Hoffman wanted to host a service and still maintain a distance. He thought of the Christmas light drive-throughs, where families are instructed to tune their radios into holiday music.
“An FM transmitter would be the perfect solution to those of us who still wanted a service,” Hoffman said.
He purchased the transmitter, and the United Churches of Elkhart joined to host one big Easter drive-in service this year.
Dr. Smith suggested that they use the high school. About 200 people drove in to worship. “Each preacher picked a part and four churches participated,” Rickel said. “Our people loved it – and they loved being together.”
The Easter service was so successful that the United Churches of Elkhart are considering doing next year as well. The churches are also planning a community-wide worship service outdoors this summer.
“COVID-19 allowed us to do some things together that we wouldn’t have thought of before,” Rickel said. “God planted the seed a while ago – and that made us able to come together as a community at this time. We can do this, because we’re used to working together.”
Dr. Smith said that he was surprised when he first met the pastors. He worked with various church groups in the past, when he served at another ISD, to find ways to build connections in the community and work together for the benefit of students.
Smith soon discovered that the pastors were already meeting – and were eager to assist the schools. “They are extremely supportive,” he said. “All I have to do is speak, and they’ll ask, ‘How can we help?’ It’s pretty powerful.”
He enjoys joining in the effort. “We encourage one another,” he said. “When we get in a room, there’s no big ‘I’s or little ‘you’s. We’re all in it for the community.”
The United Churches of Elkhart set a good example in the school district – and to the community as a whole. “It’s uncommon what we have, these pastors working together,” he said. “I wish it would be contagious, that everyone would pick up on it. I’m just fortunate to be here. We’re all better, because of each other.”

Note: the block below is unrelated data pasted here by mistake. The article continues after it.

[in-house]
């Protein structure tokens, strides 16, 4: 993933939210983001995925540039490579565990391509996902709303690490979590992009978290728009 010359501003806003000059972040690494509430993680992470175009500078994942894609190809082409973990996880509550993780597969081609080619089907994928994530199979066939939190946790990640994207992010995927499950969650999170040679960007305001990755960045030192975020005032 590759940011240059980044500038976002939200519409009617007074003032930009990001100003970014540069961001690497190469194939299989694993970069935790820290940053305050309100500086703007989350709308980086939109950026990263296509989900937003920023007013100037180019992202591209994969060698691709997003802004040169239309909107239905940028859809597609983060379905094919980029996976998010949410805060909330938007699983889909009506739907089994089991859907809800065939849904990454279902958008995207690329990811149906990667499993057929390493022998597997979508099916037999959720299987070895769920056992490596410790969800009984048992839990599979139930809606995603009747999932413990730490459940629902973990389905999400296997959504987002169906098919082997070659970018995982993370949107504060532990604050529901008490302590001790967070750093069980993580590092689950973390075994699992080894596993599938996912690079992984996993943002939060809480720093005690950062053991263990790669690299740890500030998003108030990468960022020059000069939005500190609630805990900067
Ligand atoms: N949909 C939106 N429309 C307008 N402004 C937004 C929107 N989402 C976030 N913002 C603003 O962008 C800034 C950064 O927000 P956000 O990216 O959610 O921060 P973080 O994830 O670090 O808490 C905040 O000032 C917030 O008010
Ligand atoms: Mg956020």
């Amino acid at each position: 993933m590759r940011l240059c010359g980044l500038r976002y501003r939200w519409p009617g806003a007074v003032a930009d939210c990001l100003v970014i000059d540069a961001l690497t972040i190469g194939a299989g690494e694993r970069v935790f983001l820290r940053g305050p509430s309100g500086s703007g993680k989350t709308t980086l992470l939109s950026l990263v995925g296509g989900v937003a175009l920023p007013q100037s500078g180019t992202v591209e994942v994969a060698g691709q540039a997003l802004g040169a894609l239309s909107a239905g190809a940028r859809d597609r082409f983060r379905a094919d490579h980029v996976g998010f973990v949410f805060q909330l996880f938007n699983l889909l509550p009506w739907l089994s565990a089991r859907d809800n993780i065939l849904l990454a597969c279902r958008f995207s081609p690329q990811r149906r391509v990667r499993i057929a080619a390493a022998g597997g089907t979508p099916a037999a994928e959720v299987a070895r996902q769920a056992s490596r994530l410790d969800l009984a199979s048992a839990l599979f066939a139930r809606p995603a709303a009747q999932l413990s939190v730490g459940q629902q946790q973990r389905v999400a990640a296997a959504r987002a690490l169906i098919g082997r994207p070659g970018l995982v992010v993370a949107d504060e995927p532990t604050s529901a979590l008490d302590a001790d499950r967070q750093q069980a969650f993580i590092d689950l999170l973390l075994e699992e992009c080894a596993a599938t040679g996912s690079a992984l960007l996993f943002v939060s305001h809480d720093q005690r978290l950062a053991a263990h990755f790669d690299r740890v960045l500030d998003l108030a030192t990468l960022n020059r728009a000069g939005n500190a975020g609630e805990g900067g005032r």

Pastor Hoffman said that the United Churches of Elkhart is unusual – in the best possible way. “We have a unique arrangement,” he said. “It’s the right folks at the right place and the right leadership.”
And there’s a recognition that all of the churches have a common goal. “When we are doing something that points people to Jesus, we do it together,” Hoffman said.
Already pastors from other communities are taking note of what is happening in Elkhart – and Hoffman enjoys sharing the story. “It’s a conversation I get to have all the time,” he said. “Let me tell you what happens in my little town, where all the churches come together.”
Rickel is looking forward to restaurants opening their doors so the pastors can continue their tradition of monthly lunches. “The community would see us laughing and cutting up,” she said. “They enjoy seeing us together.”
The pastor said that she has lived in and served other communities – but has never before witnessed this type of support and this level of collaboration.
She is well aware of how special this community is. “We always want to be in awe that this is going on here – and not take it for granted,” she said.